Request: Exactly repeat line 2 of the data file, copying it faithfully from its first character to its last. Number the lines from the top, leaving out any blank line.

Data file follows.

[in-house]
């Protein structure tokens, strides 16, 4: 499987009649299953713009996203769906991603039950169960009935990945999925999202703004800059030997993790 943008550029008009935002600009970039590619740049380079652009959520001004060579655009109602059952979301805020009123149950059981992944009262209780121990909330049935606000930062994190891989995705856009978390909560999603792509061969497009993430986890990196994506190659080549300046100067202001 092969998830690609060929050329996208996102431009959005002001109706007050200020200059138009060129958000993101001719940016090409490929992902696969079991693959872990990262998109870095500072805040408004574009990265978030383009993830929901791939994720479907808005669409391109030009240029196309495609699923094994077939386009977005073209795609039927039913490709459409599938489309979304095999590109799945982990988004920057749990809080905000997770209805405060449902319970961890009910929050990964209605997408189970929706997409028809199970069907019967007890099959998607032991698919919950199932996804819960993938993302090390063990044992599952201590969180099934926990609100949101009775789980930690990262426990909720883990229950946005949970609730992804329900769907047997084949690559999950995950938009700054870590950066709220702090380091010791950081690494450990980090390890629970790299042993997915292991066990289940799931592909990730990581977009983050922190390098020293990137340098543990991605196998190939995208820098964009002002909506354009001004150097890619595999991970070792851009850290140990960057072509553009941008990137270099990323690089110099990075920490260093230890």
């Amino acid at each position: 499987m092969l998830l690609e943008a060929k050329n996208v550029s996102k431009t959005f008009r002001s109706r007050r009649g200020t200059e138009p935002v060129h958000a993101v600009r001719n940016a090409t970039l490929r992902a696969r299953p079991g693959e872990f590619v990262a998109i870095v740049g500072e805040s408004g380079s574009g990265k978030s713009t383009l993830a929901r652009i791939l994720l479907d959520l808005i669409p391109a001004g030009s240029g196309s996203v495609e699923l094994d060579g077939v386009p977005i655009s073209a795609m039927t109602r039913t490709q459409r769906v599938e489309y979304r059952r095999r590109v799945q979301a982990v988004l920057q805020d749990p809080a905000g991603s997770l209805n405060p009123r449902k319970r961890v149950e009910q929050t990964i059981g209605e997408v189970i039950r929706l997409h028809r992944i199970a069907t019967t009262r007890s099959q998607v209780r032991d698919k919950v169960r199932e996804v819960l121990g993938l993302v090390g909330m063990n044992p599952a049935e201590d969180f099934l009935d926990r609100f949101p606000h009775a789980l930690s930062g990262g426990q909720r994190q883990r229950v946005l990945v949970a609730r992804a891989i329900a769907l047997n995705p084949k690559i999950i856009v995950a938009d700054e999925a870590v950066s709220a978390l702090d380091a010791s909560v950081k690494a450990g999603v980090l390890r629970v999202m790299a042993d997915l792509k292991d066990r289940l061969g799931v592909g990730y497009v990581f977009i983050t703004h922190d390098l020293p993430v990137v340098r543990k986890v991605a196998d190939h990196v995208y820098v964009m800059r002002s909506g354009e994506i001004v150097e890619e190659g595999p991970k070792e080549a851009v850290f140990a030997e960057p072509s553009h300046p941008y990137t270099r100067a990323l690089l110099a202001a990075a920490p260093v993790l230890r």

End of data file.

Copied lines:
């Protein structure tokens, strides 16, 4: 499987009649299953713009996203769906991603039950169960009935990945999925999202703004800059030997993790 943008550029008009935002600009970039590619740049380079652009959520001004060579655009109602059952979301805020009123149950059981992944009262209780121990909330049935606000930062994190891989995705856009978390909560999603792509061969497009993430986890990196994506190659080549300046100067202001 092969998830690609060929050329996208996102431009959005002001109706007050200020200059138009060129958000993101001719940016090409490929992902696969079991693959872990990262998109870095500072805040408004574009990265978030383009993830929901791939994720479907808005669409391109030009240029196309495609699923094994077939386009977005073209795609039927039913490709459409599938489309979304095999590109799945982990988004920057749990809080905000997770209805405060449902319970961890009910929050990964209605997408189970929706997409028809199970069907019967007890099959998607032991698919919950199932996804819960993938993302090390063990044992599952201590969180099934926990609100949101009775789980930690990262426990909720883990229950946005949970609730992804329900769907047997084949690559999950995950938009700054870590950066709220702090380091010791950081690494450990980090390890629970790299042993997915292991066990289940799931592909990730990581977009983050922190390098020293990137340098543990991605196998190939995208820098964009002002909506354009001004150097890619595999991970070792851009850290140990960057072509553009941008990137270099990323690089110099990075920490260093230890």